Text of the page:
Screenshot of the page hosted on the malicious string-connected domain dworekpodlipami[.]katowice[.]pl

The 18 remaining malicious domains were either unreachable, parked, or led to blank or error pages.


Our in-depth analysis of the published Rhysida IoCs allowed us to uncover more than 18,000 possibly connected artifacts. It also shed more light on the ransomware operators’ modus operandi. For instance, we found that they seem to prefer using aged domains over NRDs, with the newest ones created two years ago. They also chose to distribute parts of their infrastructure to several service providers (registrars and ISPs alike) and countries.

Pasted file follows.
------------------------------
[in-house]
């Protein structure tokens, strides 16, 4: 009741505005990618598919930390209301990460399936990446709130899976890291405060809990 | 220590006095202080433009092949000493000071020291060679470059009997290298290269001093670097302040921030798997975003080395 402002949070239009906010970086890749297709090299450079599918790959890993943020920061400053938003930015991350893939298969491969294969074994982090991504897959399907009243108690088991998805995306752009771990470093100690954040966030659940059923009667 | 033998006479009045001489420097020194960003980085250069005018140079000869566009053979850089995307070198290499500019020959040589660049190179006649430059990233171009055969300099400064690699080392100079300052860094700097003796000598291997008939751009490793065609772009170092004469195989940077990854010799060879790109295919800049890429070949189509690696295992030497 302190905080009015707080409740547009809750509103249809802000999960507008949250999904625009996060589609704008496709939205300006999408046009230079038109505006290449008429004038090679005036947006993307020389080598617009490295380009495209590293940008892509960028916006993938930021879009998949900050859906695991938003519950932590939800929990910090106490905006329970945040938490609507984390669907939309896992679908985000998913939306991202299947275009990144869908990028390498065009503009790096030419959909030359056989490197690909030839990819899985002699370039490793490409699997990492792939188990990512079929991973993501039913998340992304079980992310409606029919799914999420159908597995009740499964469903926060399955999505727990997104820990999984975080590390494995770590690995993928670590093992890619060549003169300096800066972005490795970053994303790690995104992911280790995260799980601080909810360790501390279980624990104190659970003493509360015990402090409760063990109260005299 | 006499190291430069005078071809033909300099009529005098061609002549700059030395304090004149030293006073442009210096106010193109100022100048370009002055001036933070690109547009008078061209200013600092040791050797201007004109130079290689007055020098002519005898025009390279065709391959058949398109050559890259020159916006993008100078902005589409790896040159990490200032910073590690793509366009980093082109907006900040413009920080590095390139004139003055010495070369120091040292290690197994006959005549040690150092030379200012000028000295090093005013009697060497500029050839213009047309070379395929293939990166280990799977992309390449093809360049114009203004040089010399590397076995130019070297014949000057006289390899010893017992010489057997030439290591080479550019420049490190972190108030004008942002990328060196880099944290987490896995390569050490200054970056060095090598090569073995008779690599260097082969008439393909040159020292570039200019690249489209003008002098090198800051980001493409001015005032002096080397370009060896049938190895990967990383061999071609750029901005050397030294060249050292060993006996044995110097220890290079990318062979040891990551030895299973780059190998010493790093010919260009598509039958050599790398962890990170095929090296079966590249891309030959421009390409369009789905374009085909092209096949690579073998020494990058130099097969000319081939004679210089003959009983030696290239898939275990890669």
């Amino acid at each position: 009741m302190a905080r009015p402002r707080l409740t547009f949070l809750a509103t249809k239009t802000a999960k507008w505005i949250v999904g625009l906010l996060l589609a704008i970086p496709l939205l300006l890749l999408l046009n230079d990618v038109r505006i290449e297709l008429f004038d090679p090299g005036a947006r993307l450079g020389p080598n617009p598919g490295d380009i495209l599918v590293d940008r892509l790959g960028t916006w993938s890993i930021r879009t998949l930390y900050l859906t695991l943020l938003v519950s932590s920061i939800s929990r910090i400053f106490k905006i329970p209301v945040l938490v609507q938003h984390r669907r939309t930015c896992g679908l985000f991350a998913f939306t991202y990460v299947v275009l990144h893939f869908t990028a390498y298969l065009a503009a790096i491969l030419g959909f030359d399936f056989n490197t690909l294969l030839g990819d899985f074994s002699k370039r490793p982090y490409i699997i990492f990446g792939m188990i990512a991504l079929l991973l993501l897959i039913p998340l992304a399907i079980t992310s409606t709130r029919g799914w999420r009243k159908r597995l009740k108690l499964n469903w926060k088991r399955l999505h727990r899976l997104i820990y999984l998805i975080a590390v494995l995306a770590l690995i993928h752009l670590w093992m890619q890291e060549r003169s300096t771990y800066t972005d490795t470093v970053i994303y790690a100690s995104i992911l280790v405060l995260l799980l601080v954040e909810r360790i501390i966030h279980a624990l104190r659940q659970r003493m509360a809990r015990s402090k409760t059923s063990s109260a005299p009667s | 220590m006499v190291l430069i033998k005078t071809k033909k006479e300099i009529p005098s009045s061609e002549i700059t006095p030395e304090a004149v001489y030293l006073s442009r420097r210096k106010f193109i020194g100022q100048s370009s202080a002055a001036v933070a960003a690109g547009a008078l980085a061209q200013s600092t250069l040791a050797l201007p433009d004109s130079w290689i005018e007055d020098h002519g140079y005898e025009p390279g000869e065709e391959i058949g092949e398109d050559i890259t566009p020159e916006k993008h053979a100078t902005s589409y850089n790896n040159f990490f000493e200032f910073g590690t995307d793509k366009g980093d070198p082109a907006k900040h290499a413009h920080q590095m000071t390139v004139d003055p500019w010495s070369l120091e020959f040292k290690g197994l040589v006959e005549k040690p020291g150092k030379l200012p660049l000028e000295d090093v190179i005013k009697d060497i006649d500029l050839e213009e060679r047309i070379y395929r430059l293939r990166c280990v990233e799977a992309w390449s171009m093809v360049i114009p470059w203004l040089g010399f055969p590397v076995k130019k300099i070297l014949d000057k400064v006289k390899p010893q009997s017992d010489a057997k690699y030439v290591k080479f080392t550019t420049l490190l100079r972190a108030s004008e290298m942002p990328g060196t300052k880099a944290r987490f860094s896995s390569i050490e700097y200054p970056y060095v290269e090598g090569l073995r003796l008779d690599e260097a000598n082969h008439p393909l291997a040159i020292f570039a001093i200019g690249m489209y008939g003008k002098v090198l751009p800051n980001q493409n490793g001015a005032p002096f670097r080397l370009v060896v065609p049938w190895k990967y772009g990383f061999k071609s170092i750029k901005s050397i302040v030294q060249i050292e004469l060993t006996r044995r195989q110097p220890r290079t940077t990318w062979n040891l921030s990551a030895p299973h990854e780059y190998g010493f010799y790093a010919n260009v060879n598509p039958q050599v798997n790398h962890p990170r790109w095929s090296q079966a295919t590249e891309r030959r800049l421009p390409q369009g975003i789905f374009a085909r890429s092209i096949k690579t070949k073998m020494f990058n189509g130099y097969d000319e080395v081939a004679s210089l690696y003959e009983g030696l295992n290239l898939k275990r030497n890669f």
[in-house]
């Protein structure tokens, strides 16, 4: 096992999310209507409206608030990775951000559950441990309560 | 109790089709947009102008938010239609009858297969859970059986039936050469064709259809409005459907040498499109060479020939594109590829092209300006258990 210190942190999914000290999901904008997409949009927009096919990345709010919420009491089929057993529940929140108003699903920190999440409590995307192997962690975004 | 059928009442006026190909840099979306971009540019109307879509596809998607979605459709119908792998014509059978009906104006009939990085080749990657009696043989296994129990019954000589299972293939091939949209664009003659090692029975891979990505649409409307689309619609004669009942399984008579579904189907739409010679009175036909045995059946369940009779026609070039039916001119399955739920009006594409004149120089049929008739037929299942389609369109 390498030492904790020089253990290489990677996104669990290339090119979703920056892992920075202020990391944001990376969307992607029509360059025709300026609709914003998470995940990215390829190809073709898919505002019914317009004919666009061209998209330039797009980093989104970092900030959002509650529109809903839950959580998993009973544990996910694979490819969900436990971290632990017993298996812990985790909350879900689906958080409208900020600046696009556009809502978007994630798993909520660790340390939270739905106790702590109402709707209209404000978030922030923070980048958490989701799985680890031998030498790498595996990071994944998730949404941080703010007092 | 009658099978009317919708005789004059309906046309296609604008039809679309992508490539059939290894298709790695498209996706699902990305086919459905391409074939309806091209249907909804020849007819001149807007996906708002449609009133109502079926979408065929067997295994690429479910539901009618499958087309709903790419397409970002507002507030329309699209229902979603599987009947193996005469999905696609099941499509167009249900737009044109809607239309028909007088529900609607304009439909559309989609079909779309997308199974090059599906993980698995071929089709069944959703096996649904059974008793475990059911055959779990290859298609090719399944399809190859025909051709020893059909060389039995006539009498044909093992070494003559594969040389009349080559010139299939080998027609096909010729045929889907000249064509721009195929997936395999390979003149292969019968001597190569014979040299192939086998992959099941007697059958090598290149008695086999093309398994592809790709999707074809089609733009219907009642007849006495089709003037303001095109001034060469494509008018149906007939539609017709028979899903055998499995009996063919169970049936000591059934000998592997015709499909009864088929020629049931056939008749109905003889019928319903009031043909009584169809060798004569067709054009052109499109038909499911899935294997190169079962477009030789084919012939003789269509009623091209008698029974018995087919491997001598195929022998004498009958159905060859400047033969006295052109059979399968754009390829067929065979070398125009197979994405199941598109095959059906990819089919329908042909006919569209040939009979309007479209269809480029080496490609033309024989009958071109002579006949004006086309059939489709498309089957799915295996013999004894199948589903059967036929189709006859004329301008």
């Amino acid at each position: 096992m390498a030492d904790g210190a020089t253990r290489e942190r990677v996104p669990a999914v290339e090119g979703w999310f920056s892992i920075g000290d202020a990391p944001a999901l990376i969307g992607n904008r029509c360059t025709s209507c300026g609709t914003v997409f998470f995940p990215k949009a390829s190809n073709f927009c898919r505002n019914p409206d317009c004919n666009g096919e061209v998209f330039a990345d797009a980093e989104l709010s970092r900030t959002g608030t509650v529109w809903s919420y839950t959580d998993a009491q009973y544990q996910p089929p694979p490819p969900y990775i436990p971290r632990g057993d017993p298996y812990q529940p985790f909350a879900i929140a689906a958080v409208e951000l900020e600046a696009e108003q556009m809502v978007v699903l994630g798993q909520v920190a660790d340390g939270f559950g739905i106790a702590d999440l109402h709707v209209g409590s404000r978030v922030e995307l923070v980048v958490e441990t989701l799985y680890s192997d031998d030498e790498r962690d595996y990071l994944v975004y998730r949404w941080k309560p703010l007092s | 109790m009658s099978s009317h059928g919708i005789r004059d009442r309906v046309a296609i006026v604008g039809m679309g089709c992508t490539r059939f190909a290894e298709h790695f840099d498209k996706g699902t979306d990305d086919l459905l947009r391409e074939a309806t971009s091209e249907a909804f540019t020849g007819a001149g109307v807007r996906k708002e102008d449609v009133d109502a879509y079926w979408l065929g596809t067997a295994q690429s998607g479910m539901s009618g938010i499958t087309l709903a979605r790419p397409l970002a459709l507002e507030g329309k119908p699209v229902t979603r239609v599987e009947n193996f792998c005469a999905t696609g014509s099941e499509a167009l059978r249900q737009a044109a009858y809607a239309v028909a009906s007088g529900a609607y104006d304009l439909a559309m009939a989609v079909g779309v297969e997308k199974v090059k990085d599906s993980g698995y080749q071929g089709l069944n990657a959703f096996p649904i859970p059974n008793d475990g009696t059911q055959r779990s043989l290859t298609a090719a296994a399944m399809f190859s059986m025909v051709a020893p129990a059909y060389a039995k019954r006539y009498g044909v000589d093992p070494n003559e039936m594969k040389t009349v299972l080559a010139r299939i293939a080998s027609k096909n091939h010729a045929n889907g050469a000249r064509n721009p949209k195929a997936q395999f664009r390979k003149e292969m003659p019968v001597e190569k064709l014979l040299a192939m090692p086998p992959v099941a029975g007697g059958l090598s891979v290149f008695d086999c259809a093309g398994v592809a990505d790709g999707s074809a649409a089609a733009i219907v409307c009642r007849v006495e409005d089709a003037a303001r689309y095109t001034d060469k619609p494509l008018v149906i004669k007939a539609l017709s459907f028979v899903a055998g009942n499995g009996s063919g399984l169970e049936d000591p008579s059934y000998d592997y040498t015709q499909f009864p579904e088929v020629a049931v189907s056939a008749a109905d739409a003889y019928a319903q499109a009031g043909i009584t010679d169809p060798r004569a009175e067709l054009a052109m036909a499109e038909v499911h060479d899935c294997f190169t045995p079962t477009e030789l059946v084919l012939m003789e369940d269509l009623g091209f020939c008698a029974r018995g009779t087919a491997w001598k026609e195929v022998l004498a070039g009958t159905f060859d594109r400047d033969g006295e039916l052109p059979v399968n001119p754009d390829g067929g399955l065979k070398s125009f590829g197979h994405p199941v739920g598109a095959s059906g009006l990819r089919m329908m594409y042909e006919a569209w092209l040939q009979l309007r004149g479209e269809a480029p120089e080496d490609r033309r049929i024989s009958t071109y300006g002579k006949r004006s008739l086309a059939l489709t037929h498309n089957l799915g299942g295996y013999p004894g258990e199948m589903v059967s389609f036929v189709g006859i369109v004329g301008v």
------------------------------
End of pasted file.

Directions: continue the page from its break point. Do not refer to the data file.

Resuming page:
If you wish to perform a similar investigation or learn more about the products used in this research, please don’t hesitate to contact us.

Disclaimer: We take a cautionary stance toward threat detection and aim to provide relevant information to help protect against potential dangers. Consequently, it is possible that some entities identified as “threats” or “malicious” may eventually be deemed harmless upon further investigation or changes in context. We strongly recommend conducting supplementary investigations to corroborate the information provided herein.

By WhoisXML API, A Domain Research, Whois, DNS, and Threat Intelligence API and Data Provider

Whois API, Inc. (WhoisXML API) is a big data and API company that provides domain research & monitoring, Whois, DNS, IP, and threat intelligence API, data and tools to a variety of industries.